Legislation is moving in the New York Senate that could have a significant negative impact on food and food product advertising in New York. Legislation has been introduced in the Senate (S.213B) by Sen. Zellnore Myrie (Brooklyn) and in the Assembly (A.4424.B) by Assemblywoman Karines Reyes (Bronx). This legislation passed the Senate last year but was blocked in the Assembly during the closing days of the legislative session.
The legislation makes fundamental changes in what would be considered “unfair, false, and deceptive food or food product advertising." While styled as protecting children, the legislation would apply to any advertisement directed at those under 18 years of age. It would prohibit the use of music, actors, animation, age of models, language, visual content, or similar factors. It is not clear how one can differentiate advertising content directed at a 25 or 30-year-old that is also enjoyed by those under 18 years of age. To avoid potential legal jeopardy, all of these elements would have to be removed from all advertising.
The legislation would change legal standards for all NY food advertising. Specifically, the new § 350(a)(4) expands the definition of what is false and misleading and applies to “any advertising concerning food or food product,” not just children’s advertisements. This section creates potential liability if the advertisement targets a consumer who is “reasonably unable to protect their interests because of their age, physical infirmity, ignorance, illiteracy, inability to understand the language of an agreement or similar factor.” Similarly, §4(c) defines a consumer as a person who is targeted by an advertisement or acting on such person’s behalf. Thus, rather than focusing on whether an advertiser objectively makes false claims, liability will be based on whether a consumer can understand or comprehend the advertisement. It is simply impossible for any advertiser to know the comprehension abilities of everyone hearing or seeing an ad.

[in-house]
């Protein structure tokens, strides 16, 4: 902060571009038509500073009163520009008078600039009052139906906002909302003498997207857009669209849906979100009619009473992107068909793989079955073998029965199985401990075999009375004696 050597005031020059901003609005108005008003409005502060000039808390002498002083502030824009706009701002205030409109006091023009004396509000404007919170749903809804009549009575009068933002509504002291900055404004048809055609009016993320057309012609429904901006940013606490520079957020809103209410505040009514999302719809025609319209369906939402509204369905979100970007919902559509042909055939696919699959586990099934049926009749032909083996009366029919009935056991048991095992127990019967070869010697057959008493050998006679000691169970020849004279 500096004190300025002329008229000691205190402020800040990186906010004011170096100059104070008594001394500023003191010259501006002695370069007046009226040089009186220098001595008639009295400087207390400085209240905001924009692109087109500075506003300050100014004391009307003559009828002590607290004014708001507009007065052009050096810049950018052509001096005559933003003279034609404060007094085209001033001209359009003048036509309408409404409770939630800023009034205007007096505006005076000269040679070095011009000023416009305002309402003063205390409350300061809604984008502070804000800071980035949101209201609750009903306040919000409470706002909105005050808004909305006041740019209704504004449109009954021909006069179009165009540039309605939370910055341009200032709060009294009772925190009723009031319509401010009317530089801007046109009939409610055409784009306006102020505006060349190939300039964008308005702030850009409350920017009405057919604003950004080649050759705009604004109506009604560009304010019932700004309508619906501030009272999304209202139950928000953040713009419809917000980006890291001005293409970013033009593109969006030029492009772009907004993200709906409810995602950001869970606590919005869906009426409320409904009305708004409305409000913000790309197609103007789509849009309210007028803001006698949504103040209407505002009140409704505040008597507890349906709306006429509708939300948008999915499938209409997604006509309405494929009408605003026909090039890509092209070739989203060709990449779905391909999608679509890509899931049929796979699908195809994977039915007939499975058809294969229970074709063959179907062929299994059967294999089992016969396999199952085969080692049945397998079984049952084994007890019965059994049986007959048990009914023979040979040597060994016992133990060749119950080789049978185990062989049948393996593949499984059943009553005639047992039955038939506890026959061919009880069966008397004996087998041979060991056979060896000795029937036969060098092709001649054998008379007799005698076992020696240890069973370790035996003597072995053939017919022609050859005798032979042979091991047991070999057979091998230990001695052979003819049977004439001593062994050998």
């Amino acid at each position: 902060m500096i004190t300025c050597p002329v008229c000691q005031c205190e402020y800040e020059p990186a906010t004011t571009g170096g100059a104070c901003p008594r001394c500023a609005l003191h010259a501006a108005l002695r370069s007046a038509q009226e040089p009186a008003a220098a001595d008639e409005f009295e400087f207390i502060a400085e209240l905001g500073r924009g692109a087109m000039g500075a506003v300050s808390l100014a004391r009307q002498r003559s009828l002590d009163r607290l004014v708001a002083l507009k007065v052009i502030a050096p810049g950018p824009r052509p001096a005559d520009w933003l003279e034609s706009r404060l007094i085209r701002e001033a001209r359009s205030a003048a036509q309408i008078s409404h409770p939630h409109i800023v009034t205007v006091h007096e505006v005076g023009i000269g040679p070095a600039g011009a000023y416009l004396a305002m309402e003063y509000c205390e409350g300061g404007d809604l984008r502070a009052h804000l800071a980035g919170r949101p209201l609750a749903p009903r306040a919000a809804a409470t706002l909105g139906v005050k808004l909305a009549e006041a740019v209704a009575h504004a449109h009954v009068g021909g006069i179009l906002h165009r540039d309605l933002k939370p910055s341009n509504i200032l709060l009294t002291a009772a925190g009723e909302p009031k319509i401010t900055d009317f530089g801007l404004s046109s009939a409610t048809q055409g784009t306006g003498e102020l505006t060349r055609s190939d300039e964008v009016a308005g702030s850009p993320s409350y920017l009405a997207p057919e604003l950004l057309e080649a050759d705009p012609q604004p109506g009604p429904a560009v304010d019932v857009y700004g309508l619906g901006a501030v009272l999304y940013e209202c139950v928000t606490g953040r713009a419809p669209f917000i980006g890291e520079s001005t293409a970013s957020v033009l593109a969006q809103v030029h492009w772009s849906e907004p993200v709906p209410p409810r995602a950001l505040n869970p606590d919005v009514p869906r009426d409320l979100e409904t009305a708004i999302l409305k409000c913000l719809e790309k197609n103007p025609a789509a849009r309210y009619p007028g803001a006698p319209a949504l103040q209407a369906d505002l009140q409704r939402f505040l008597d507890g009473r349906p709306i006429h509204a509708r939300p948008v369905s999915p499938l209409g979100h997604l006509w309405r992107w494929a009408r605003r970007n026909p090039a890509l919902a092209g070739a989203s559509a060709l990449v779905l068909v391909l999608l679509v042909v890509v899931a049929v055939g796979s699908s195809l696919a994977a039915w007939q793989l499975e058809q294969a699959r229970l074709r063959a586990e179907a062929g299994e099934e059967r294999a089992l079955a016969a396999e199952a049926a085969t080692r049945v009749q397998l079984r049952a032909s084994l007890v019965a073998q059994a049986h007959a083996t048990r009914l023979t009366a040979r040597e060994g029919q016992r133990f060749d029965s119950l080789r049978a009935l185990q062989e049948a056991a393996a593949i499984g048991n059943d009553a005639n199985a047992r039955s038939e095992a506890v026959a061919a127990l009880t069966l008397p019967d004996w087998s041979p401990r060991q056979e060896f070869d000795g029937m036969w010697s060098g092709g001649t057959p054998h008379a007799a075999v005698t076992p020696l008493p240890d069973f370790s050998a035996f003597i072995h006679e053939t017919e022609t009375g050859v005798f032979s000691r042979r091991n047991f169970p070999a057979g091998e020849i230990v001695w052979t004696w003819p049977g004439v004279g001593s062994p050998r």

In today's economic environment, the last thing that broadcasters need is to have advertising pulled due to potential legal jeopardy. We are not alone in our concerns. The Association of National Advertisers and the 4 AAAAs (representing advertising agencies) have expressed concerns. This legislation may move after the Governor’s budget is voted on in early April.
You can see the legislation here.
You can find NYSBA’s memo in opposition to the legislation here.
You can find a joint opposition memo from the ANA and 4 AAAAs here.